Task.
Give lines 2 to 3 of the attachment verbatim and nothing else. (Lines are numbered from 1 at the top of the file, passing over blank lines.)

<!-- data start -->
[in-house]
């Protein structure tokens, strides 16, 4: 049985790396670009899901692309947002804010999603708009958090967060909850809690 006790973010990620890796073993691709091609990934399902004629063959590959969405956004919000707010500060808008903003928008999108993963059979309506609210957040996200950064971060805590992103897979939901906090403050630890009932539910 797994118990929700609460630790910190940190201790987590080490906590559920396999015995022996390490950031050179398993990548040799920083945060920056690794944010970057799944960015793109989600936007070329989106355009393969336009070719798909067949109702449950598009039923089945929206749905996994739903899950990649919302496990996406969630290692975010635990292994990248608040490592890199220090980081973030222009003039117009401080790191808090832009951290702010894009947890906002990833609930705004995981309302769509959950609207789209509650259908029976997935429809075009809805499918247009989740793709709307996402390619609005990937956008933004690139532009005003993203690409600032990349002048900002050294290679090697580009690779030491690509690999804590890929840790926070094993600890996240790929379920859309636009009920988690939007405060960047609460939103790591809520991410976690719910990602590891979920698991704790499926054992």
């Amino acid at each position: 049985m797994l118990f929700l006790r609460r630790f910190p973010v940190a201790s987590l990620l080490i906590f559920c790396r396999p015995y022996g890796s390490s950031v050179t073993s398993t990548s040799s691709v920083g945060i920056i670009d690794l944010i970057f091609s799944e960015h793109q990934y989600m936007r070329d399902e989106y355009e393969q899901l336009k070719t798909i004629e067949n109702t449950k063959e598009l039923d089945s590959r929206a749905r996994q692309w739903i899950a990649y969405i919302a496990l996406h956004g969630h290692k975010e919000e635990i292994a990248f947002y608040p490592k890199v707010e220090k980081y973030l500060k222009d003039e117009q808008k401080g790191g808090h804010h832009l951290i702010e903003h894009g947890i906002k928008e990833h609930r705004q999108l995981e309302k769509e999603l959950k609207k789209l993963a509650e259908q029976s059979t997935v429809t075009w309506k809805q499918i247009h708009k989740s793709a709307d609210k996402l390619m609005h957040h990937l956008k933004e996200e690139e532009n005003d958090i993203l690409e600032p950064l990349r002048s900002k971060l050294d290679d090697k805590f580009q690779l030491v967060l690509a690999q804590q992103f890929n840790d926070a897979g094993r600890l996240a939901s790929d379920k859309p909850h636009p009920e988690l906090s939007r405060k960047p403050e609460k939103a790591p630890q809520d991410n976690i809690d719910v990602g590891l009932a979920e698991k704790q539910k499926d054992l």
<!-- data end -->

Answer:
């Protein structure tokens, strides 16, 4: 049985790396670009899901692309947002804010999603708009958090967060909850809690 006790973010990620890796073993691709091609990934399902004629063959590959969405956004919000707010500060808008903003928008999108993963059979309506609210957040996200950064971060805590992103897979939901906090403050630890009932539910 797994118990929700609460630790910190940190201790987590080490906590559920396999015995022996390490950031050179398993990548040799920083945060920056690794944010970057799944960015793109989600936007070329989106355009393969336009070719798909067949109702449950598009039923089945929206749905996994739903899950990649919302496990996406969630290692975010635990292994990248608040490592890199220090980081973030222009003039117009401080790191808090832009951290702010894009947890906002990833609930705004995981309302769509959950609207789209509650259908029976997935429809075009809805499918247009989740793709709307996402390619609005990937956008933004690139532009005003993203690409600032990349002048900002050294290679090697580009690779030491690509690999804590890929840790926070094993600890996240790929379920859309636009009920988690939007405060960047609460939103790591809520991410976690719910990602590891979920698991704790499926054992």
């Amino acid at each position: 049985m797994l118990f929700l006790r609460r630790f910190p973010v940190a201790s987590l990620l080490i906590f559920c790396r396999p015995y022996g890796s390490s950031v050179t073993s398993t990548s040799s691709v920083g945060i920056i670009d690794l944010i970057f091609s799944e960015h793109q990934y989600m936007r070329d399902e989106y355009e393969q899901l336009k070719t798909i004629e067949n109702t449950k063959e598009l039923d089945s590959r929206a749905r996994q692309w739903i899950a990649y969405i919302a496990l996406h956004g969630h290692k975010e919000e635990i292994a990248f947002y608040p490592k890199v707010e220090k980081y973030l500060k222009d003039e117009q808008k401080g790191g808090h804010h832009l951290i702010e903003h894009g947890i906002k928008e990833h609930r705004q999108l995981e309302k769509e999603l959950k609207k789209l993963a509650e259908q029976s059979t997935v429809t075009w309506k809805q499918i247009h708009k989740s793709a709307d609210k996402l390619m609005h957040h990937l956008k933004e996200e690139e532009n005003d958090i993203l690409e600032p950064l990349r002048s900002k971060l050294d290679d090697k805590f580009q690779l030491v967060l690509a690999q804590q992103f890929n840790d926070a897979g094993r600890l996240a939901s790929d379920k859309p909850h636009p009920e988690l906090s939007r405060k960047p403050e609460k939103a790591p630890q809520d991410n976690i809690d719910v990602g590891l009932a979920e698991k704790q539910k499926d054992l």